Independent Online

Wednesday, May 18, 2022

Like us on FacebookFollow us on TwitterView weather by locationView market indicators

CEO Yael Geffen shares her mental health story: I consider my bipolar my ’brilliant burden’

Experts say there is no better time for everyone to focus on mental health care. Picture: Pexels / Polina Zimmerman

Experts say there is no better time for everyone to focus on mental health care. Picture: Pexels / Polina Zimmerman

Published Oct 19, 2021


As the country marks Mental Health Awareness month, a call has been made to reduce the stigma and discrimination that people with mental illness are often subjected to.

A recent World Health Organization (WHO) survey conducted in 130 countries shows that Covid-19 has disrupted or halted critical mental health services in 93% of countries worldwide while the demand for such services has increased.

Story continues below Advertisement

Prior to the pandemic, the WHO found that many countries were spending less than 2% of their national health budgets on mental health and struggling to meet their populations’ needs.

This has sparked concerns that the current situation could become dire if ignored.

A study conducted by the Human Sciences Research Council during the first hard lockdown around April 2020 reported that 33% of South Africans were suffering from depression, while 45% were fearful, and 29% were experiencing loneliness.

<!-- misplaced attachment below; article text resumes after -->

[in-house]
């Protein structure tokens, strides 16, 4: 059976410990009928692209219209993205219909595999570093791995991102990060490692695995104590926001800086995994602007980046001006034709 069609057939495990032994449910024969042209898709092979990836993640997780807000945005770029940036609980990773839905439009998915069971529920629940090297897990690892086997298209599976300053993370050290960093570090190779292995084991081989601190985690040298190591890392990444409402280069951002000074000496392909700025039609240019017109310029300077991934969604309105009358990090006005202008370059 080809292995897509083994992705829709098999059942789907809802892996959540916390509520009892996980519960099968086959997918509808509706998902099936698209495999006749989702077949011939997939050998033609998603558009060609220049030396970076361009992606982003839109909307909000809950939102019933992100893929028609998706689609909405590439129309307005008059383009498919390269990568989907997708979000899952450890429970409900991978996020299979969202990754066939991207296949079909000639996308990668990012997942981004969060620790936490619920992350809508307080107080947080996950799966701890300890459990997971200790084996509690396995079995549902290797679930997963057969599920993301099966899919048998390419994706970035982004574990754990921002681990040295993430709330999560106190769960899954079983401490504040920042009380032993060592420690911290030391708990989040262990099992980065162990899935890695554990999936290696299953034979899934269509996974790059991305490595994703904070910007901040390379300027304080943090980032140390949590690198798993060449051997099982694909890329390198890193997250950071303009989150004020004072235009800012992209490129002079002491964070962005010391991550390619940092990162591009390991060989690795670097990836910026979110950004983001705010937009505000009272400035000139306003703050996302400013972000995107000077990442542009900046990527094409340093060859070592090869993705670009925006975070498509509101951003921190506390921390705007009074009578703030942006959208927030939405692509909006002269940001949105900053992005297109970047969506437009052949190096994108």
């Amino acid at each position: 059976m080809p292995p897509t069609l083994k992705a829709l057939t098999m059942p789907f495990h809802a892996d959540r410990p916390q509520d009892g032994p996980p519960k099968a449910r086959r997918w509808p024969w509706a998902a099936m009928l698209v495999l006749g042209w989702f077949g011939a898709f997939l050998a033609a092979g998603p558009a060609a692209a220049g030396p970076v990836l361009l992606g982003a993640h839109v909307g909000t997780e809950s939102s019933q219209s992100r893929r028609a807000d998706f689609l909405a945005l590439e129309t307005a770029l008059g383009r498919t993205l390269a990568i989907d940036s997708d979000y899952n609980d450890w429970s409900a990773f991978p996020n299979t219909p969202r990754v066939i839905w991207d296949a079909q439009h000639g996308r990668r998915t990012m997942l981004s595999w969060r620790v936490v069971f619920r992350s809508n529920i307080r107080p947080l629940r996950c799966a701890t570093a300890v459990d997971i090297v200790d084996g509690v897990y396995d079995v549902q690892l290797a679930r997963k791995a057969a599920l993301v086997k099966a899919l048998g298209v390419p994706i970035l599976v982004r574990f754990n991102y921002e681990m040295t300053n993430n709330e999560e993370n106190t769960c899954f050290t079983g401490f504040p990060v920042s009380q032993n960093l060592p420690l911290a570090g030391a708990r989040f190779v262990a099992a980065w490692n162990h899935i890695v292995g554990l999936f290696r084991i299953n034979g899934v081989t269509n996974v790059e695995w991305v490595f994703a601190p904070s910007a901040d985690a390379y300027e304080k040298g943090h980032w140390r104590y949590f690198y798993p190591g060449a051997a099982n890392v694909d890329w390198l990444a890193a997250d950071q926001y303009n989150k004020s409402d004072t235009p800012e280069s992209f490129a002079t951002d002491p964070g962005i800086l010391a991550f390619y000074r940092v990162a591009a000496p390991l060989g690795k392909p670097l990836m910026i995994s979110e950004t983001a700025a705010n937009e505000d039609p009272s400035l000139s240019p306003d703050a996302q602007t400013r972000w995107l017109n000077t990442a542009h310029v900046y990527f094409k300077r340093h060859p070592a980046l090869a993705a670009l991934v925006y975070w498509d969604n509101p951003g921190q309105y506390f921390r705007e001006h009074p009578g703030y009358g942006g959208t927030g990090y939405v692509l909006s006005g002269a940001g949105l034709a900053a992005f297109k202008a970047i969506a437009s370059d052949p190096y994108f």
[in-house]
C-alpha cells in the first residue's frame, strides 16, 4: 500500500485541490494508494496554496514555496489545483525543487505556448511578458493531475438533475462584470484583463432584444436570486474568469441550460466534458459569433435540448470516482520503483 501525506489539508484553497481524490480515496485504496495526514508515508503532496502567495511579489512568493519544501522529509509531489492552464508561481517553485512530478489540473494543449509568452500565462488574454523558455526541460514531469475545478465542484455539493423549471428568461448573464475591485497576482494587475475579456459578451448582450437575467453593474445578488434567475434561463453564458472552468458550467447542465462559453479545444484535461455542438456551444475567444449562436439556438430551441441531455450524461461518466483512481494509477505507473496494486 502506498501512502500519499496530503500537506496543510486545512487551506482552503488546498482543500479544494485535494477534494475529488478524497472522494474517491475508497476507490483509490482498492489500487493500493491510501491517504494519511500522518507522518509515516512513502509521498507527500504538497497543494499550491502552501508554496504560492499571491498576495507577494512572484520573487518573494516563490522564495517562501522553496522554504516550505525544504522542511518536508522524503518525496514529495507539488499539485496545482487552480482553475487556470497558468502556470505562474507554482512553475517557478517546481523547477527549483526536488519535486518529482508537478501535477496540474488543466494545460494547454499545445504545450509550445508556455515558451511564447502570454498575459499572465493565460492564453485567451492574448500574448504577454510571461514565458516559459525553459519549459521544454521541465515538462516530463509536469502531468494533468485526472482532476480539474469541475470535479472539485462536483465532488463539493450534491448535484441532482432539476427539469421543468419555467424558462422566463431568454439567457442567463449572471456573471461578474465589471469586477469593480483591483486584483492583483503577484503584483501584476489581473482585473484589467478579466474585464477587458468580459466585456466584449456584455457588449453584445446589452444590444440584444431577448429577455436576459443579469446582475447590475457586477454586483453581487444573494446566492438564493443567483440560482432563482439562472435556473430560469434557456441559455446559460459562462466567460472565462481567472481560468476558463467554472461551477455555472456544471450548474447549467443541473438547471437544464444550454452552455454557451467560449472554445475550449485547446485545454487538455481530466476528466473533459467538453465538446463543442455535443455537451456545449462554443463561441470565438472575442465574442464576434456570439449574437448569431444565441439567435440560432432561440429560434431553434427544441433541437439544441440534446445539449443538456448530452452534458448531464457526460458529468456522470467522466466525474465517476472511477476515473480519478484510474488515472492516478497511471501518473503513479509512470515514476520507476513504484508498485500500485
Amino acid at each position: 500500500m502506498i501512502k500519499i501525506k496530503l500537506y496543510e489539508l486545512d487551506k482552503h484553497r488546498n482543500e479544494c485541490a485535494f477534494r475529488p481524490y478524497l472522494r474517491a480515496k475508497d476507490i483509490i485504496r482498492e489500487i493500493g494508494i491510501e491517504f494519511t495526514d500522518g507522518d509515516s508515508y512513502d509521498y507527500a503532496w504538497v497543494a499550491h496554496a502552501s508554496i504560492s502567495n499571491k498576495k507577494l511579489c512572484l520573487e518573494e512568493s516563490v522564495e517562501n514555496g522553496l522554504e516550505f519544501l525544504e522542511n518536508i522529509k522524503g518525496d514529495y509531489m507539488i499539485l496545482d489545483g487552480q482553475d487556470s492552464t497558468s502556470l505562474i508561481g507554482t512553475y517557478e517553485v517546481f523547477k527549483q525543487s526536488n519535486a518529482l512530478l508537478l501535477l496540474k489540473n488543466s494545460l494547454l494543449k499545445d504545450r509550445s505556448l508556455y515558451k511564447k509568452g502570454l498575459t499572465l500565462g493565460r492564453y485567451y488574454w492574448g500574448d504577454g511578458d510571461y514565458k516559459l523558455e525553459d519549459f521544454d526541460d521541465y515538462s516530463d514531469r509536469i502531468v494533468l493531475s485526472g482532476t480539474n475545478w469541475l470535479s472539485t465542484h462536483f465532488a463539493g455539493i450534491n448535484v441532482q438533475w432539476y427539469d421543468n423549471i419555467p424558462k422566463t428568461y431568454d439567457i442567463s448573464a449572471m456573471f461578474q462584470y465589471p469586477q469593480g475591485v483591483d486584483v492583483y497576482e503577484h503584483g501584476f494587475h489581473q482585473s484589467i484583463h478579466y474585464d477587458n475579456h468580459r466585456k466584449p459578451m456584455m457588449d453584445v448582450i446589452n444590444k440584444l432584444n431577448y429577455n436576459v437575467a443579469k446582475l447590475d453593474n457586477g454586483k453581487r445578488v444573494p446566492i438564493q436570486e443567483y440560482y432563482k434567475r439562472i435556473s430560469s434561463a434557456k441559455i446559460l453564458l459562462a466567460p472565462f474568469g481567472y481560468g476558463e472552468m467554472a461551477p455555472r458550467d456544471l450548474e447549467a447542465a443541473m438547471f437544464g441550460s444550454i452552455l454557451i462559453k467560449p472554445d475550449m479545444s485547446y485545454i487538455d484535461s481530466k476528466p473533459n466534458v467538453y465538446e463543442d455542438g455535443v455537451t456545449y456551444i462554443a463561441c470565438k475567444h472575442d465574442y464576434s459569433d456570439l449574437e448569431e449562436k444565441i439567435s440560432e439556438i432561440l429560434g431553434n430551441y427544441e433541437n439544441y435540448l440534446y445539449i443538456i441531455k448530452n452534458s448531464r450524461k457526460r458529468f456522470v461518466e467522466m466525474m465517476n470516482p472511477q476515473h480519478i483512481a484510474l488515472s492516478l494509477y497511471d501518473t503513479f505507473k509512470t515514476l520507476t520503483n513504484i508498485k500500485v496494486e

Some leaders of companies are now at the forefront of driving the importance of breaking the stigma associated with mental health.

One such leader is Yael Geffen, the CEO of Lew Geffen Sotheby’s International Realty in South Africa.

Geffen suffers from bipolar II and has spoken publicly about her personal journey.

Story continues below Advertisement

She’s challenged others to do the same.

“It still blows my mind that we are comfortable to talk about cancer, diabetes and cardiac disease and the associated prescribed medication, and yet, despite the horrifying global statistics, we are still so afraid to talk about mental health which should be seen as no different.

“It's still very much a taboo subject, with only a few celebrities and public figures coming forward with their own stories.”

Story continues below Advertisement

Geffen's personal mental health journey began at age 22 when she was living in New York and began to feel severely depressed, anxious and even suicidal at times.